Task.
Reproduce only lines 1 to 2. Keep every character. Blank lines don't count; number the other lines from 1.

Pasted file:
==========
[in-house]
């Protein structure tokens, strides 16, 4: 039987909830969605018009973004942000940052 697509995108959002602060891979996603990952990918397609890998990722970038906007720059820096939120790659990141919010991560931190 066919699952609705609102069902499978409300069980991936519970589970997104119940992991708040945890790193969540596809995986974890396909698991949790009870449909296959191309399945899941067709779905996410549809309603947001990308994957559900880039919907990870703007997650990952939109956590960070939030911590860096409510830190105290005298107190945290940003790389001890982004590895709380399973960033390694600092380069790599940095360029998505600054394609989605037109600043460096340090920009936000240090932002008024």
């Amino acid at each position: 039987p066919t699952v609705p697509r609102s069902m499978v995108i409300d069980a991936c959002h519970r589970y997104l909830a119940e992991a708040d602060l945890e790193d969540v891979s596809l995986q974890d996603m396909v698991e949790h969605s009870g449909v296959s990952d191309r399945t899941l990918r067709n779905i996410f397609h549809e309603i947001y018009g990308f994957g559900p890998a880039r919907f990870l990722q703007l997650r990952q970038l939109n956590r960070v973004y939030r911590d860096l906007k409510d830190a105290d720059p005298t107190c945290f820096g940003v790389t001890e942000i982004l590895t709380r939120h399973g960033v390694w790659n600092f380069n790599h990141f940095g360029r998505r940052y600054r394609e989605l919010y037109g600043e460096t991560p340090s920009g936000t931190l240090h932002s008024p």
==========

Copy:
[in-house]
């Protein structure tokens, strides 16, 4: 039987909830969605018009973004942000940052 697509995108959002602060891979996603990952990918397609890998990722970038906007720059820096939120790659990141919010991560931190 066919699952609705609102069902499978409300069980991936519970589970997104119940992991708040945890790193969540596809995986974890396909698991949790009870449909296959191309399945899941067709779905996410549809309603947001990308994957559900880039919907990870703007997650990952939109956590960070939030911590860096409510830190105290005298107190945290940003790389001890982004590895709380399973960033390694600092380069790599940095360029998505600054394609989605037109600043460096340090920009936000240090932002008024």